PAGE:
Month: May 2014

Find all prime numbers between x & y

I was watching this today… Learn Ruby Programming – Day 17 – Find Prime Numbers

well almost half way through before I decided to run it myself
note: it’s not an exact copy but the core is the same

def find_prime(x,y)
  prime = []
  while (x <= y)
    prime_flag = true
    i = 2
    while (i <= x/2)
      if x%i == 0 
        prime_flag = false
        break
      end
      i +=1
    end
    if prime_flag
      prime << x
    end
    x+=1
  end
  prime
end

and someone suggested to use #find

def prime_between(x,y)
  prime = []
  while x <= y
    result = (2..x).find{|i| x%i == 0}
    prime << x if result == x
    x +=1
  end
  prime
end

Yep #prime_between is definitely much neater than #find_prime, but how about the time?

t = Time.now
10.times{find_prime(7,100)}
puts "#find_prime: #{Time.now - t}"

t = Time.now
10.times{prime_between(7,100)}
puts "#prime_between: #{Time.now - t}"

#and in case you wanna see benchmark

require "benchmark"
time = Benchmark.measure do
  find_prime(7,100)
end
puts time

time1 = Benchmark.measure do
  prime_between(7,100)
end
puts time1

————- result

time 1: 0.000462
time 2: 0.001452
——————-
0.000000 0.000000 0.000000 ( 0.000052)
0.000000 0.000000 0.000000 ( 0.000167)

So even though #prime_between is neater, it’s slower… noted that #find_prime goes up to x/2

#...
while (i <= x/2)

whereas #prime_between goes up to x

#...
result = (2..x).find{|i| x%i == 0}

so in worst case scenario, #prime_between is obviously going to run longer…

so I updated #prime_between

def prime_between(x,y)
  prime = []
  while x <= y
    result = (2..x/2).find{|i| x%i == 0}
    prime << x if result.nil?
    x +=1
  end
  prime
end

updated benchmark:
#find_prime: 0.000463
#prime_between: 0.001015
——————-
0.000000 0.000000 0.000000 ( 0.000052)
0.000000 0.000000 0.000000 ( 0.000127)

Hmmm… yep a little faster than the previous #prime_between but still slower than #find_prime.

Anyway, here’s another one inspired by Sieve of Eratosthenes

def sieve_prime(x,y)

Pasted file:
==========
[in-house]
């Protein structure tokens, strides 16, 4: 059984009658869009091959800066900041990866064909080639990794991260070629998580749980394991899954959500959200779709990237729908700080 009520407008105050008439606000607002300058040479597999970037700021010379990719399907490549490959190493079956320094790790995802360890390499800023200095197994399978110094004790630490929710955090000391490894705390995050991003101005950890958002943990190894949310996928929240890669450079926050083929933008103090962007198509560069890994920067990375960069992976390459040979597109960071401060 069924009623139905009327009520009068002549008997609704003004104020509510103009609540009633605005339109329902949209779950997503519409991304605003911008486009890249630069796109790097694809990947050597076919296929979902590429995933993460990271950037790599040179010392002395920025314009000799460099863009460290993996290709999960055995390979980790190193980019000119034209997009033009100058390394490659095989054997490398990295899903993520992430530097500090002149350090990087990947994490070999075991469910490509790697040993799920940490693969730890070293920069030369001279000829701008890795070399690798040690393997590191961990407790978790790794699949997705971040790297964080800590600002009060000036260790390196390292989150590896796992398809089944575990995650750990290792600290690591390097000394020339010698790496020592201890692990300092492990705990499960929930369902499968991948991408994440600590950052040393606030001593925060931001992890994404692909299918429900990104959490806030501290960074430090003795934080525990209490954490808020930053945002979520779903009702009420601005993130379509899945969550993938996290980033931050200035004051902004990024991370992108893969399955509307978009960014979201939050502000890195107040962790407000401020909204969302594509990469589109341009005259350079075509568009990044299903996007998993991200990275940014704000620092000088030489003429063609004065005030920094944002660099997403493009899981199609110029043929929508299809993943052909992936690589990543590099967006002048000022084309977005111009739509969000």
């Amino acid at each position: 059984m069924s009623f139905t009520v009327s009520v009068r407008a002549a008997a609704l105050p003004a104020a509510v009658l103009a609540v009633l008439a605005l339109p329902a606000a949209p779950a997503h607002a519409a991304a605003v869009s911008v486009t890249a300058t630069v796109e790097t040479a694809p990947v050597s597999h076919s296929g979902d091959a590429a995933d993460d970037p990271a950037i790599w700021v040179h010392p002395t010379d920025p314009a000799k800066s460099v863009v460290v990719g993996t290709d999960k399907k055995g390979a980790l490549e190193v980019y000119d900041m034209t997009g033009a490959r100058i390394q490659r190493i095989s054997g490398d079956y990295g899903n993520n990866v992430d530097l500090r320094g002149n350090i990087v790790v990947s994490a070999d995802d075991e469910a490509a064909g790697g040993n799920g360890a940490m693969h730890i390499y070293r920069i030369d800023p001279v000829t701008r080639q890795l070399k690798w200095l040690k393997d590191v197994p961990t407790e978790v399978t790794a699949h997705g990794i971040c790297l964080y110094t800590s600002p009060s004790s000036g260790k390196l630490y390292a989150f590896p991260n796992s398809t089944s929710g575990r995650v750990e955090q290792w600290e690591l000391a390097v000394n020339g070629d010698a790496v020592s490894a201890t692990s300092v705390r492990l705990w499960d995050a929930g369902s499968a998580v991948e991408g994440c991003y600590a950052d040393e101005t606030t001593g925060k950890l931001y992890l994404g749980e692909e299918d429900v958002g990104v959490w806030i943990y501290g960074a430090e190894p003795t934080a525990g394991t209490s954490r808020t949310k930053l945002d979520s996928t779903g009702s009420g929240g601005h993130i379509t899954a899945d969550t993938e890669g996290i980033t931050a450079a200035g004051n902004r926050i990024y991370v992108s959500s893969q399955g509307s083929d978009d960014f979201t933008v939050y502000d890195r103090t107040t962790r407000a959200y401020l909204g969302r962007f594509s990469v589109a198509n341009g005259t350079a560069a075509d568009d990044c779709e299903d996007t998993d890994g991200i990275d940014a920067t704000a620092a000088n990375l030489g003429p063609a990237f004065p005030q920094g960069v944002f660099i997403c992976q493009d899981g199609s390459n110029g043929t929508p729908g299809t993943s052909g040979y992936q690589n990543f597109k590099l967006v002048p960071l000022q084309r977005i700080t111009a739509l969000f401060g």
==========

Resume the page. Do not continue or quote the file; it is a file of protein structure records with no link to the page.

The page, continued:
prime = (x..y).to_a
  while (x<=y)
    (2..Math.sqrt(x)).each do |i|
      if x%i == 0
        prime -= [x]
        break
      end
    end
    x +=1
  end
  prime
end

ways to use #inject

sum an array

[0,1,2,3].inject(0){|sum, i| sum+i}
#=> 6

——————>>>>>>——————

linear array into hash

["apple", "orange", "pineapple"].inject({}){|k, v| k[v]=1; k} 
#=> {"apple"=>1, "orange"=>1, "pineapple"=>1} 

k: {}
v: apple
k: {“apple”=>1}
v: orange
k: {“apple”=>1, “orange”=>1}
v: pineapple
=> {“apple”=>1, “orange”=>1, “pineapple”=>1}

check this out

fruits = ["apple", "orange", "pineapple", "apple"]
fruits.inject(Hash.new(0)){|k, v| k[v]+=1; k} 
 #=> {"apple"=>2, "orange"=>1, "pineapple"=>1} 

or use #update

[0,1,2,3].inject({}) {|result, i| result.update(i => i+1)}
#=> {0=>1, 1=>2, 2=>3, 3=>4} 

k: {}
v: 0
k: {0=>1}
v: 1
k: {0=>1, 1=>2}
v: 2
k: {0=>1, 1=>2, 2=>3}
v: 3
=> {0=>1, 1=>2, 2=>3, 3=>4}

notice the difference in these two and the importance- make sure a hash is returned.

——————>>>>>>——————

arrays into hash

 def array_to_hash(array)
   array.inject({}) do |result, element|
     result[element.first] = element.last
     result
   end
 end

a = [[:fruit, "apple"],[:taste, "good"]]
array_to_hash(a)
#=> {:fruit=>"apple", :taste=>"good"} 

sidenote: or use Hash and group the arrays

Hash[*[[:fruit, "apple"],[:taste, "good"]].flatten]
#=> {:fruit=>"apple", :taste=>"good"} 

or this… dudh

[[:fruit, "apple"], [:taste, "good"]].to_h
#=> {:fruit=>"apple", :taste=>"good"} 

——————>>>>>>——————

turn hash into array

h = {0=>1, 1=>2, 2=>3, 3=>4}
h.inject([]){|result, i| p result; p i; result<<i}
#=> [[0, 1], [1, 2], [2, 3], [3, 4]] 

or this… dudh no.2

h.to_a
#=> [[0, 1], [1, 2], [2, 3], [3, 4]] 

——————>>>>>>——————

swap keys and values in hash

braces = {"[" => "]", "(" => ")", "{" => "}"}
braces.inject({}){|result, (k,v)| result[v]=k; result}
# => {"]"=>"[", ")"=>"(", "}"=>"{"} 

or invert

braces.invert
# => {"]"=>"[", ")"=>"(", "}"=>"{"} 

but both are lossy, if there’re multiple of the same values, then only the last value will be saved… this is where each_with_object comes in handy.

s = {:a=>1, :b=>2, :c=>2} 
s.each_with_object({}){|(k,v), result| result[v] ||=[]; result[v] << k }
# => {1=>[:a], 2=>[:b, :c]} 

these are only some basic usage, but hopefully you get the gist to use it to your advantages.

Enumerators and Enumerables

I just learned this via rubymonk

enum = [0, -1, 3, 2, 1, 3].each_with_index
p enum.select { |element, index| element < index }

# => [[-1, 1], [2, 3], [1, 4], [3, 5]]
oohh fancy, it returns both the element and the index

whereas not using enum…

n = [0, -1, 3, 2, 1, 3]
p n.select.each_with_index { |element, index| element < index }

# => [-1, 2, 1, 3]

more usage on enum

class Array
  def map_with_index(&block)
    self.each_with_index.map(&block)
  end
end

a = [0,1,2,3]
p a.map_with_index{|x| x+1}

#=> [1, 2, 3, 4]

just beautiful